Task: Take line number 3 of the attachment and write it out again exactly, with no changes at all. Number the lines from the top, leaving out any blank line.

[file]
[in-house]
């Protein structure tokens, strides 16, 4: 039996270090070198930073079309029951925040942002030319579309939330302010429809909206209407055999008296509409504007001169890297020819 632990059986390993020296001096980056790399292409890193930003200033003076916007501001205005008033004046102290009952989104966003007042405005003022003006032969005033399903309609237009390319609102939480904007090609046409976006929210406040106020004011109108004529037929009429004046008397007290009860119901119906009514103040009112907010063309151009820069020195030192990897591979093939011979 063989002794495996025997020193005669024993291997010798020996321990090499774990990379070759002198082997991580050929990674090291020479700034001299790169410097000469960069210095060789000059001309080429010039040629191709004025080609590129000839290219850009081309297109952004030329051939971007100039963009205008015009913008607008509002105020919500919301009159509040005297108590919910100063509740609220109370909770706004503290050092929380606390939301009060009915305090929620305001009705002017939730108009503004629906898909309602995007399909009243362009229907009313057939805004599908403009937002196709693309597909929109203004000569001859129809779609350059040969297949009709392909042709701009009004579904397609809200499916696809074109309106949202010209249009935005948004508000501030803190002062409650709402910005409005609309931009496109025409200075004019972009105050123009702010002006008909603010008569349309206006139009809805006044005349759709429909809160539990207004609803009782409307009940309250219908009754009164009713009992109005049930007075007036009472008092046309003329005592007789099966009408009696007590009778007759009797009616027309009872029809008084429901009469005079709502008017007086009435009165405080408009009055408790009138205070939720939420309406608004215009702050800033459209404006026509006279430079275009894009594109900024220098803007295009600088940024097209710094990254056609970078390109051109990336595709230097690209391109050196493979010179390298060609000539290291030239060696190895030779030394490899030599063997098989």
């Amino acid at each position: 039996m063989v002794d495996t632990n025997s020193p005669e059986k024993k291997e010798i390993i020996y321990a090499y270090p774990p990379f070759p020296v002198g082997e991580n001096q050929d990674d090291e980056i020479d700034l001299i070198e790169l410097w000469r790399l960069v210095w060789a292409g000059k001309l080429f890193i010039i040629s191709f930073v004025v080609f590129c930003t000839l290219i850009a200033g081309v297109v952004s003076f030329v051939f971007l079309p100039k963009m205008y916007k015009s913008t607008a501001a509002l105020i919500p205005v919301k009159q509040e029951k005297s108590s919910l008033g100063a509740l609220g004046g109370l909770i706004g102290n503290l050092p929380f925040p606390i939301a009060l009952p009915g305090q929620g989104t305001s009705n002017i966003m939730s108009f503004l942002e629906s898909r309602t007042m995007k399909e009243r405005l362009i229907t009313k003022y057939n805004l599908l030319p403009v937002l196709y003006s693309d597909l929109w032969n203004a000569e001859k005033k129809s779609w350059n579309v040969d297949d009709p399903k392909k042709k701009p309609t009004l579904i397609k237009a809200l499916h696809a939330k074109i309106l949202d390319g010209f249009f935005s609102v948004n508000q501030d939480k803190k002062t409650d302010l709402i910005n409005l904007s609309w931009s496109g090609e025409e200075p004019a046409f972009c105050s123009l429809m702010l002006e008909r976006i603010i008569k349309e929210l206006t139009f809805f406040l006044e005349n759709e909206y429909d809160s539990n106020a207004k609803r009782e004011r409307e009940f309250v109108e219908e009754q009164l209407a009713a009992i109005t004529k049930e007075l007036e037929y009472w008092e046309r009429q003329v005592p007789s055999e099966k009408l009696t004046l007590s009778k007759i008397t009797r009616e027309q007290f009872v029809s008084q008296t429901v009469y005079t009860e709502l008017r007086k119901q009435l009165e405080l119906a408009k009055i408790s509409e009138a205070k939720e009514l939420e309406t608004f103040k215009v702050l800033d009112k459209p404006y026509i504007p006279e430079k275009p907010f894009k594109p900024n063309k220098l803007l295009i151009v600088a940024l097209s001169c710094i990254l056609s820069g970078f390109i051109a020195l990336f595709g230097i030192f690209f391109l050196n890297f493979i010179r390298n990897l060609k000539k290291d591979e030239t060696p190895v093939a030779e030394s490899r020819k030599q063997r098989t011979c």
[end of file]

């Amino acid at each position: 039996m063989v002794d495996t632990n025997s020193p005669e059986k024993k291997e010798i390993i020996y321990a090499y270090p774990p990379f070759p020296v002198g082997e991580n001096q050929d990674d090291e980056i020479d700034l001299i070198e790169l410097w000469r790399l960069v210095w060789a292409g000059k001309l080429f890193i010039i040629s191709f930073v004025v080609f590129c930003t000839l290219i850009a200033g081309v297109v952004s003076f030329v051939f971007l079309p100039k963009m205008y916007k015009s913008t607008a501001a509002l105020i919500p205005v919301k009159q509040e029951k005297s108590s919910l008033g100063a509740l609220g004046g109370l909770i706004g102290n503290l050092p929380f925040p606390i939301a009060l009952p009915g305090q929620g989104t305001s009705n002017i966003m939730s108009f503004l942002e629906s898909r309602t007042m995007k399909e009243r405005l362009i229907t009313k003022y057939n805004l599908l030319p403009v937002l196709y003006s693309d597909l929109w032969n203004a000569e001859k005033k129809s779609w350059n579309v040969d297949d009709p399903k392909k042709k701009p309609t009004l579904i397609k237009a809200l499916h696809a939330k074109i309106l949202d390319g010209f249009f935005s609102v948004n508000q501030d939480k803190k002062t409650d302010l709402i910005n409005l904007s609309w931009s496109g090609e025409e200075p004019a046409f972009c105050s123009l429809m702010l002006e008909r976006i603010i008569k349309e929210l206006t139009f809805f406040l006044e005349n759709e909206y429909d809160s539990n106020a207004k609803r009782e004011r409307e009940f309250v109108e219908e009754q009164l209407a009713a009992i109005t004529k049930e007075l007036e037929y009472w008092e046309r009429q003329v005592p007789s055999e099966k009408l009696t004046l007590s009778k007759i008397t009797r009616e027309q007290f009872v029809s008084q008296t429901v009469y005079t009860e709502l008017r007086k119901q009435l009165e405080l119906a408009k009055i408790s509409e009138a205070k939720e009514l939420e309406t608004f103040k215009v702050l800033d009112k459209p404006y026509i504007p006279e430079k275009p907010f894009k594109p900024n063309k220098l803007l295009i151009v600088a940024l097209s001169c710094i990254l056609s820069g970078f390109i051109a020195l990336f595709g230097i030192f690209f391109l050196n890297f493979i010179r390298n990897l060609k000539k290291d591979e030239t060696p190895v093939a030779e030394s490899r020819k030599q063997r098989t011979c």